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Inside Verizon Media’s selloff, where people are talking what went wrong and what’s next for Yahoo, AOL, and TechCrunch under Apollo


Verizon CEO Hans Vestberg

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Verizon has pulled back on its once-big media and advertising ambitions.

The telecom giant just sold Verizon Media to private-equity firm Apollo Global Management for $5 billion. The deal includes Techcrunch, Engadget, Yahoo, AOL and Verizon’s advertising technology.

The sale marks a big strategic change for Verizon, which spent $9 billion to acquire AOL and Yahoo. Verizon hoped to use its telecom data to build an advertising and media powerhouse to compete with Google and Facebook. But Verizon since wrote down its media investments by $4.6 billion and sold off media businesses including HuffPost, Tumblr, and Mapquest.

“The whole premise was flawed — in the long term, you can’t use consumer data without the perception of violating consumer data,” said Brian Weiser, global president of business intelligence at WPP’s GroupM. “The end of this effort was always very clear.”

But Verizon Media Group CEO Guru Gowrappan, who will continue to run the company under Apollo, see it differently. He told Insider it was Apollo that approached Verizon for its media properties and the new ownership would invest in areas including:

Editorial: It plans to hire and put resources into its websites including Yahoo Finance, TechCrunch and Engadget.
Commerce: This includes everything involving transactions, including sports betting, which Gowrappan said has grown 187% year-over-year. 
Subscriptions: Yahoo said it had 3 million paying subscribers across AOL, Yahoo Finance Plus and TechCrunch’s Extra Crunch.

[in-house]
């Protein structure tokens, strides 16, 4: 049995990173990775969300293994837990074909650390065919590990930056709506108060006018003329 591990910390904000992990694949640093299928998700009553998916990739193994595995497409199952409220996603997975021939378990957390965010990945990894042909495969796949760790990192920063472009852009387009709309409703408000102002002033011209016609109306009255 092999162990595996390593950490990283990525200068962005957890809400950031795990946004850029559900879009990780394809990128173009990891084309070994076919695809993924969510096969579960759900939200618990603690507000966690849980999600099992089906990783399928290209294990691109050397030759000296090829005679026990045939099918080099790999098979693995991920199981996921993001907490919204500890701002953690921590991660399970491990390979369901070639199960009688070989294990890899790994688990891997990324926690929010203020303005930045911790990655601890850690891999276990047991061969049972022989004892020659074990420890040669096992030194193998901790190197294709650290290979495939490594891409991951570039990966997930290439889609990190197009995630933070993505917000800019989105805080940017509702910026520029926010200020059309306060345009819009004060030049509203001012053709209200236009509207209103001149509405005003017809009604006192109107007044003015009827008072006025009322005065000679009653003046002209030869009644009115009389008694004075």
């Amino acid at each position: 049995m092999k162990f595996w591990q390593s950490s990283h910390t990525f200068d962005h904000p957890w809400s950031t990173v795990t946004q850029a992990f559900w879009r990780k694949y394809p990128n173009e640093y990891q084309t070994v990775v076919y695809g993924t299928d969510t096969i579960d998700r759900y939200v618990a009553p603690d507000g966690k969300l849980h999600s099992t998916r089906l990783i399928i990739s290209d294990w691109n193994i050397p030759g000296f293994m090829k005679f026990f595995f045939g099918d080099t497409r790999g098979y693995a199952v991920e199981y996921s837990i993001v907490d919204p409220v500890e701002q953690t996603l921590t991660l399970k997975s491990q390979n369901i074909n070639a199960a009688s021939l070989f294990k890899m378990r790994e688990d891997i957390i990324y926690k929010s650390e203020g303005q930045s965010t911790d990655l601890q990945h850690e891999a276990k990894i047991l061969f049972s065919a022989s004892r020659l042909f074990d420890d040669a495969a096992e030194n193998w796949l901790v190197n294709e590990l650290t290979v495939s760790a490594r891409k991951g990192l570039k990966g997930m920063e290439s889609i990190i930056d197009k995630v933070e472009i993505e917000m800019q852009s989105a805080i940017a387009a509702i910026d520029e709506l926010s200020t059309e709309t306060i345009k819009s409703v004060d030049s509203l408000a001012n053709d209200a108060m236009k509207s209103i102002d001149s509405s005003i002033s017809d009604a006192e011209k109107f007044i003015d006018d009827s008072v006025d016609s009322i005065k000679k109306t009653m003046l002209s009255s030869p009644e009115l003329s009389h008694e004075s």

Advertising: Gowrappan said advertising across areas like connected TV and digital out-of-home had attracted new clients and grown 45% year-over-year.

“We’ve hit a junction point in a good way — at some point, you start thinking that you can be 10X who you are today, but to do that, you need the right partner,” he said. “It’s a win for Verizon [because] they can focus on what’s core, it’s a win for Verizon Media Group because now you’re untethered from the Verizon core and can fight aggressively in some of these areas, and it’s a win for Apollo because the iconic products they get are one-of-a-kind in the sector.”

Still, the deal has insiders speculating about Yahoo’s future under a private equity owner and discussing what went wrong under Verizon.

Insider spoke with three current and two former Verizon Media staffers plus advertising experts about the telecom giant’s media and advertising ambitions. The current and former employees spoke on the condition of anonymity, citing fear of retaliation. 

Insiders want more details about Apollo’s media interests

In an internal memo, Verizon CEO Hans Vestberg played up Apollo’s interest in Verizon Media’s e-commerce initiatives and the sports betting subscription model.

“Apollo has a powerful vision that includes aggressively pursuing growth areas in commerce, content and betting,” the memo read. “One that also features synergies with many of the traditional brick-and-mortar companies in their portfolio who can benefit from Media’s e-commerce platform. What made Apollo’s offer so appealing, is that it includes leveraging the entire Verizon Media ecosystem of adtech, affiliate relationships, data, insights, targeting and reach.”

But some staffers worry about layoffs and cost cuts under Apollo — a concern …read more

Source:: Business Insider

      

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